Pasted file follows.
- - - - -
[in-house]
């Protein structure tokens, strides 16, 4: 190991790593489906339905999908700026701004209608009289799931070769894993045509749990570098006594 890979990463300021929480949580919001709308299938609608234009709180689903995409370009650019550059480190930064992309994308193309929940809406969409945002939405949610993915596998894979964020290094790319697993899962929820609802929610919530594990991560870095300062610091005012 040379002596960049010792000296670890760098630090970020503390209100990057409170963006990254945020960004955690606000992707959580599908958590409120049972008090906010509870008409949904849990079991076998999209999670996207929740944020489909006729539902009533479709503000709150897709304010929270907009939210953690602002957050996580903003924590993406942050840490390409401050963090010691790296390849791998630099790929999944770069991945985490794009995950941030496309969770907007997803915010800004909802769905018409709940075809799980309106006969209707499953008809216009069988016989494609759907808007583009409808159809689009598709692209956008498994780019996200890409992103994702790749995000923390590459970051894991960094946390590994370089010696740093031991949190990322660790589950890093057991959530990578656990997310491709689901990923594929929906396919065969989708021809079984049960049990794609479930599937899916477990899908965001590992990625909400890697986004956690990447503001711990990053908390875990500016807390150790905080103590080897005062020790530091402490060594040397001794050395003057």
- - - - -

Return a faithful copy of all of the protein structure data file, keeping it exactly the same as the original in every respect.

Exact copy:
[in-house]
């Protein structure tokens, strides 16, 4: 190991790593489906339905999908700026701004209608009289799931070769894993045509749990570098006594 890979990463300021929480949580919001709308299938609608234009709180689903995409370009650019550059480190930064992309994308193309929940809406969409945002939405949610993915596998894979964020290094790319697993899962929820609802929610919530594990991560870095300062610091005012 040379002596960049010792000296670890760098630090970020503390209100990057409170963006990254945020960004955690606000992707959580599908958590409120049972008090906010509870008409949904849990079991076998999209999670996207929740944020489909006729539902009533479709503000709150897709304010929270907009939210953690602002957050996580903003924590993406942050840490390409401050963090010691790296390849791998630099790929999944770069991945985490794009995950941030496309969770907007997803915010800004909802769905018409709940075809799980309106006969209707499953008809216009069988016989494609759907808007583009409808159809689009598709692209956008498994780019996200890409992103994702790749995000923390590459970051894991960094946390590994370089010696740093031991949190990322660790589950890093057991959530990578656990997310491709689901990923594929929906396919065969989708021809079984049960049990794609479930599937899916477990899908965001590992990625909400890697986004956690990447503001711990990053908390875990500016807390150790905080103590080897005062020790530091402490060594040397001794050395003057």